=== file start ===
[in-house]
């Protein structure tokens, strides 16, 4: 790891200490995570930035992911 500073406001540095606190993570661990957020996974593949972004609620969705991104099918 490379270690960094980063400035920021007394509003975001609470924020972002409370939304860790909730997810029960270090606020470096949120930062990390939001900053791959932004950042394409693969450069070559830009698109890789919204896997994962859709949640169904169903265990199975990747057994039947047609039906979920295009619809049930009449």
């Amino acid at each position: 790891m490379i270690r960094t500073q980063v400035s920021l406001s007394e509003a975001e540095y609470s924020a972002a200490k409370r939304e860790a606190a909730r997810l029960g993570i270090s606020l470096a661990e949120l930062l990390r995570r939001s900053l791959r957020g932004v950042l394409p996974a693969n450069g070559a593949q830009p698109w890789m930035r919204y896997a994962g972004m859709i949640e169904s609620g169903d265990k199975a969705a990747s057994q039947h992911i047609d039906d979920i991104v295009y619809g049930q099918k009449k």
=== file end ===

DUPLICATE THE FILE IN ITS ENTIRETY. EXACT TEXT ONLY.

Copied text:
[in-house]
């Protein structure tokens, strides 16, 4: 790891200490995570930035992911 500073406001540095606190993570661990957020996974593949972004609620969705991104099918 490379270690960094980063400035920021007394509003975001609470924020972002409370939304860790909730997810029960270090606020470096949120930062990390939001900053791959932004950042394409693969450069070559830009698109890789919204896997994962859709949640169904169903265990199975990747057994039947047609039906979920295009619809049930009449």
């Amino acid at each position: 790891m490379i270690r960094t500073q980063v400035s920021l406001s007394e509003a975001e540095y609470s924020a972002a200490k409370r939304e860790a606190a909730r997810l029960g993570i270090s606020l470096a661990e949120l930062l990390r995570r939001s900053l791959r957020g932004v950042l394409p996974a693969n450069g070559a593949q830009p698109w890789m930035r919204y896997a994962g972004m859709i949640e169904s609620g169903d265990k199975a969705a990747s057994q039947h992911i047609d039906d979920i991104v295009y619809g049930q099918k009449k």